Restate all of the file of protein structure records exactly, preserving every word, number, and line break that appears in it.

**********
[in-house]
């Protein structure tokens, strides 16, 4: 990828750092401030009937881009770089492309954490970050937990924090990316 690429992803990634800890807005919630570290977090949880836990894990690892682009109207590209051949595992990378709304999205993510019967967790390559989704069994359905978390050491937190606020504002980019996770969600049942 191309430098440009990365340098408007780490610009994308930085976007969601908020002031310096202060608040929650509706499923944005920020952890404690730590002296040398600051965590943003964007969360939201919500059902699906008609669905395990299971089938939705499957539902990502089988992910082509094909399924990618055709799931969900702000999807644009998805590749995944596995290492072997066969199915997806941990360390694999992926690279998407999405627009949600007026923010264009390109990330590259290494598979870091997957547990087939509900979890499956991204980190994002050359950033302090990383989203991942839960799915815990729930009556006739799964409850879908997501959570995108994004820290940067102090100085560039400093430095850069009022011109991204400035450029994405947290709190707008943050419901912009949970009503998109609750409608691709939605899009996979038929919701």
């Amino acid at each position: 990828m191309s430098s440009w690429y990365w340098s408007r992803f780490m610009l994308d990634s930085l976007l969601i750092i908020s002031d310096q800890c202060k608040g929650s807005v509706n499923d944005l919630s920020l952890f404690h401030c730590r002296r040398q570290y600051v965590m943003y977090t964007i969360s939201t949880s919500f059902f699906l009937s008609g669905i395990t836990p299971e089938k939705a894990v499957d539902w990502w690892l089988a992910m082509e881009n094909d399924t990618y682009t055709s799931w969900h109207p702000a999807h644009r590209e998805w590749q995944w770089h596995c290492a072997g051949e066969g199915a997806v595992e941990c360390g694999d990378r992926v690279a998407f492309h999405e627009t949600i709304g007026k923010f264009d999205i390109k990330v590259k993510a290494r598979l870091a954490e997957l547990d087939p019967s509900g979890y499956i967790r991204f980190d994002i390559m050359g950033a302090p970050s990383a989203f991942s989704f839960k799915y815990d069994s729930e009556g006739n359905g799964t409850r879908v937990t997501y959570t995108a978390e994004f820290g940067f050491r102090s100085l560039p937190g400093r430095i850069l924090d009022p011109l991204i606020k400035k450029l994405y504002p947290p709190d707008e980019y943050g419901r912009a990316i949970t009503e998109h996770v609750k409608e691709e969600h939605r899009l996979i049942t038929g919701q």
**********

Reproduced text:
[in-house]
């Protein structure tokens, strides 16, 4: 990828750092401030009937881009770089492309954490970050937990924090990316 690429992803990634800890807005919630570290977090949880836990894990690892682009109207590209051949595992990378709304999205993510019967967790390559989704069994359905978390050491937190606020504002980019996770969600049942 191309430098440009990365340098408007780490610009994308930085976007969601908020002031310096202060608040929650509706499923944005920020952890404690730590002296040398600051965590943003964007969360939201919500059902699906008609669905395990299971089938939705499957539902990502089988992910082509094909399924990618055709799931969900702000999807644009998805590749995944596995290492072997066969199915997806941990360390694999992926690279998407999405627009949600007026923010264009390109990330590259290494598979870091997957547990087939509900979890499956991204980190994002050359950033302090990383989203991942839960799915815990729930009556006739799964409850879908997501959570995108994004820290940067102090100085560039400093430095850069009022011109991204400035450029994405947290709190707008943050419901912009949970009503998109609750409608691709939605899009996979038929919701």
């Amino acid at each position: 990828m191309s430098s440009w690429y990365w340098s408007r992803f780490m610009l994308d990634s930085l976007l969601i750092i908020s002031d310096q800890c202060k608040g929650s807005v509706n499923d944005l919630s920020l952890f404690h401030c730590r002296r040398q570290y600051v965590m943003y977090t964007i969360s939201t949880s919500f059902f699906l009937s008609g669905i395990t836990p299971e089938k939705a894990v499957d539902w990502w690892l089988a992910m082509e881009n094909d399924t990618y682009t055709s799931w969900h109207p702000a999807h644009r590209e998805w590749q995944w770089h596995c290492a072997g051949e066969g199915a997806v595992e941990c360390g694999d990378r992926v690279a998407f492309h999405e627009t949600i709304g007026k923010f264009d999205i390109k990330v590259k993510a290494r598979l870091a954490e997957l547990d087939p019967s509900g979890y499956i967790r991204f980190d994002i390559m050359g950033a302090p970050s990383a989203f991942s989704f839960k799915y815990d069994s729930e009556g006739n359905g799964t409850r879908v937990t997501y959570t995108a978390e994004f820290g940067f050491r102090s100085l560039p937190g400093r430095i850069l924090d009022p011109l991204i606020k400035k450029l994405y504002p947290p709190d707008e980019y943050g419901r912009a990316i949970t009503e998109h996770v609750k409608e691709e969600h939605r899009l996979i049942t038929g919701q």